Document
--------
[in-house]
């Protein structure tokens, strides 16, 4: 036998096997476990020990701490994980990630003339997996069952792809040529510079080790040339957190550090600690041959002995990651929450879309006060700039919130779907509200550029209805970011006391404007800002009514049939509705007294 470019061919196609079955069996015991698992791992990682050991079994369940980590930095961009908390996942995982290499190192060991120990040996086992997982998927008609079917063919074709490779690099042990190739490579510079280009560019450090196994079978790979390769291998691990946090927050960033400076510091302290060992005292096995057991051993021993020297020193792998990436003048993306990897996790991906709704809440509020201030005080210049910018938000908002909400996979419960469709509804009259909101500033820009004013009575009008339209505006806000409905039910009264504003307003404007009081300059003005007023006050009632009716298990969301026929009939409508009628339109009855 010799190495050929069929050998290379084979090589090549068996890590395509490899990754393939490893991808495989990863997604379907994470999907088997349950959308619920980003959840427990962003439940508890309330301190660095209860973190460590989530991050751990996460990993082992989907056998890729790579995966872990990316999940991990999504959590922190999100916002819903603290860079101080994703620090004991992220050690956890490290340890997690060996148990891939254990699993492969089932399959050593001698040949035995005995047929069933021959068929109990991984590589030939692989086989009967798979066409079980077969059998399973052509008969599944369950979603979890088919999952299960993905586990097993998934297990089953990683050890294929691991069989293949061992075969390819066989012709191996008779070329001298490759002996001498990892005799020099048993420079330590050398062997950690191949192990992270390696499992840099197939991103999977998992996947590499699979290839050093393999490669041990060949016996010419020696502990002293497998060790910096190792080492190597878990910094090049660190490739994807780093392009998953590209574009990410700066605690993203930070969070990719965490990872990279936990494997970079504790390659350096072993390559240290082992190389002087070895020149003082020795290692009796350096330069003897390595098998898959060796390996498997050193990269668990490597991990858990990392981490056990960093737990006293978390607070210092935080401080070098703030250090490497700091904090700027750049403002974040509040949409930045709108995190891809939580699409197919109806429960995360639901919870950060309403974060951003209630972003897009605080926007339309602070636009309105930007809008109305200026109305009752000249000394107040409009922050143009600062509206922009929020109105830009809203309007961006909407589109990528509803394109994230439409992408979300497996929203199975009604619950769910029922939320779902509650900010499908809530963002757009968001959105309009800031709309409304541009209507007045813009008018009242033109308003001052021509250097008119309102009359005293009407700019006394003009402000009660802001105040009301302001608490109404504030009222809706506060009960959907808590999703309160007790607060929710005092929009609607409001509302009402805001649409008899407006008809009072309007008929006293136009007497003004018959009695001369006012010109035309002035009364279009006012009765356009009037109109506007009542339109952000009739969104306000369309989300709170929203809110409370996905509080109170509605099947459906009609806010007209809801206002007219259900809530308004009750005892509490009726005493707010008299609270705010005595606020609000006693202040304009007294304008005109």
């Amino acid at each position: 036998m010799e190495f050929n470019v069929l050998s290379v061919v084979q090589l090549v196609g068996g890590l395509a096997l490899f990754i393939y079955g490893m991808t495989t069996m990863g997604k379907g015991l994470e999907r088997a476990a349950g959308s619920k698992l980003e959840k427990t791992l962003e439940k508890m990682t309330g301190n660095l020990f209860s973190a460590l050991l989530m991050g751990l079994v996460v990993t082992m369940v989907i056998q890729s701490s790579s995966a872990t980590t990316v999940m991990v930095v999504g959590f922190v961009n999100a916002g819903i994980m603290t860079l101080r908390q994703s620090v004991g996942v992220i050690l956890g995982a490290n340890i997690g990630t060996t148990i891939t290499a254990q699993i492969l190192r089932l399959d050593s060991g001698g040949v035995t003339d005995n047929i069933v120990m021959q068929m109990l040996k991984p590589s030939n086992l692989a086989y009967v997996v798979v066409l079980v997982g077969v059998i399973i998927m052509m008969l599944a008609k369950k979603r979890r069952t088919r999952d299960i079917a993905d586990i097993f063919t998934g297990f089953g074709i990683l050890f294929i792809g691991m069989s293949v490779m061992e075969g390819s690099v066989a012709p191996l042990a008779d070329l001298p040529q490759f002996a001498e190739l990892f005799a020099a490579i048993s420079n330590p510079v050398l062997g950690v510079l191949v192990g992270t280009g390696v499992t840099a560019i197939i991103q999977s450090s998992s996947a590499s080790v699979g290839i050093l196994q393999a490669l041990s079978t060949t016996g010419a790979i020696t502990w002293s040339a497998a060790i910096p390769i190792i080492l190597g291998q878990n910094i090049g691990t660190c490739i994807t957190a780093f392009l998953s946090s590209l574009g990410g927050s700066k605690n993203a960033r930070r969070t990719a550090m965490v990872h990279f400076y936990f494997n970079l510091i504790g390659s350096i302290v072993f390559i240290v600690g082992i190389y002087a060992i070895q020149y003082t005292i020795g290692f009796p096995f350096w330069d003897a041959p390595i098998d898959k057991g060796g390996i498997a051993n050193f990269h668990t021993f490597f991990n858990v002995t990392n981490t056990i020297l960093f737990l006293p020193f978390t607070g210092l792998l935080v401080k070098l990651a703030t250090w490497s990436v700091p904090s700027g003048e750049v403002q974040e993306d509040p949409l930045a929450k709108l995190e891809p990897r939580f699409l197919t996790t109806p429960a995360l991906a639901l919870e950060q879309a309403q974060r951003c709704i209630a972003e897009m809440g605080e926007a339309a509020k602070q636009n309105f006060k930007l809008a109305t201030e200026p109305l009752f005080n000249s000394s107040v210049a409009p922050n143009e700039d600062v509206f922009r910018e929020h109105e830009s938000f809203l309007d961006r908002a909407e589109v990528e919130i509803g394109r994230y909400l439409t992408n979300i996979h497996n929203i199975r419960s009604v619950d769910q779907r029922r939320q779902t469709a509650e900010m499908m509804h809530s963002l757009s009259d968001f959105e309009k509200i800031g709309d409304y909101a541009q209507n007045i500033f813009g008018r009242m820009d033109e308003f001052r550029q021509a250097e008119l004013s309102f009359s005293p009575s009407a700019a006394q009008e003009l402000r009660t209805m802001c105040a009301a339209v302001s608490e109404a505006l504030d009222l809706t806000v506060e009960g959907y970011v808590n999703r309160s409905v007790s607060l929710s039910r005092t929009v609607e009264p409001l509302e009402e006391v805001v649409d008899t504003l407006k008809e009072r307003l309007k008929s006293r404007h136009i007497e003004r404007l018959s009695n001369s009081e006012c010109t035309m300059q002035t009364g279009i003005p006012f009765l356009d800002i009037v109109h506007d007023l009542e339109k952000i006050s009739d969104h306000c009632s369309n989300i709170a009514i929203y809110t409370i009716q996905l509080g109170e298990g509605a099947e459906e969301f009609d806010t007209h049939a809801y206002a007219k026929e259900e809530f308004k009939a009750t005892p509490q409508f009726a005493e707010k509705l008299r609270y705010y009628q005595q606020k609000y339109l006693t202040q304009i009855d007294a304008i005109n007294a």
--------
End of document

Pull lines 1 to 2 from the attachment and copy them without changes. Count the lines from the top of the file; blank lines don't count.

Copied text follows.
[in-house]
């Protein structure tokens, strides 16, 4: 036998096997476990020990701490994980990630003339997996069952792809040529510079080790040339957190550090600690041959002995990651929450879309006060700039919130779907509200550029209805970011006391404007800002009514049939509705007294 470019061919196609079955069996015991698992791992990682050991079994369940980590930095961009908390996942995982290499190192060991120990040996086992997982998927008609079917063919074709490779690099042990190739490579510079280009560019450090196994079978790979390769291998691990946090927050960033400076510091302290060992005292096995057991051993021993020297020193792998990436003048993306990897996790991906709704809440509020201030005080210049910018938000908002909400996979419960469709509804009259909101500033820009004013009575009008339209505006806000409905039910009264504003307003404007009081300059003005007023006050009632009716298990969301026929009939409508009628339109009855 010799190495050929069929050998290379084979090589090549068996890590395509490899990754393939490893991808495989990863997604379907994470999907088997349950959308619920980003959840427990962003439940508890309330301190660095209860973190460590989530991050751990996460990993082992989907056998890729790579995966872990990316999940991990999504959590922190999100916002819903603290860079101080994703620090004991992220050690956890490290340890997690060996148990891939254990699993492969089932399959050593001698040949035995005995047929069933021959068929109990991984590589030939692989086989009967798979066409079980077969059998399973052509008969599944369950979603979890088919999952299960993905586990097993998934297990089953990683050890294929691991069989293949061992075969390819066989012709191996008779070329001298490759002996001498990892005799020099048993420079330590050398062997950690191949192990992270390696499992840099197939991103999977998992996947590499699979290839050093393999490669041990060949016996010419020696502990002293497998060790910096190792080492190597878990910094090049660190490739994807780093392009998953590209574009990410700066605690993203930070969070990719965490990872990279936990494997970079504790390659350096072993390559240290082992190389002087070895020149003082020795290692009796350096330069003897390595098998898959060796390996498997050193990269668990490597991990858990990392981490056990960093737990006293978390607070210092935080401080070098703030250090490497700091904090700027750049403002974040509040949409930045709108995190891809939580699409197919109806429960995360639901919870950060309403974060951003209630972003897009605080926007339309602070636009309105930007809008109305200026109305009752000249000394107040409009922050143009600062509206922009929020109105830009809203309007961006909407589109990528509803394109994230439409992408979300497996929203199975009604619950769910029922939320779902509650900010499908809530963002757009968001959105309009800031709309409304541009209507007045813009008018009242033109308003001052021509250097008119309102009359005293009407700019006394003009402000009660802001105040009301302001608490109404504030009222809706506060009960959907808590999703309160007790607060929710005092929009609607409001509302009402805001649409008899407006008809009072309007008929006293136009007497003004018959009695001369006012010109035309002035009364279009006012009765356009009037109109506007009542339109952000009739969104306000369309989300709170929203809110409370996905509080109170509605099947459906009609806010007209809801206002007219259900809530308004009750005892509490009726005493707010008299609270705010005595606020609000006693202040304009007294304008005109």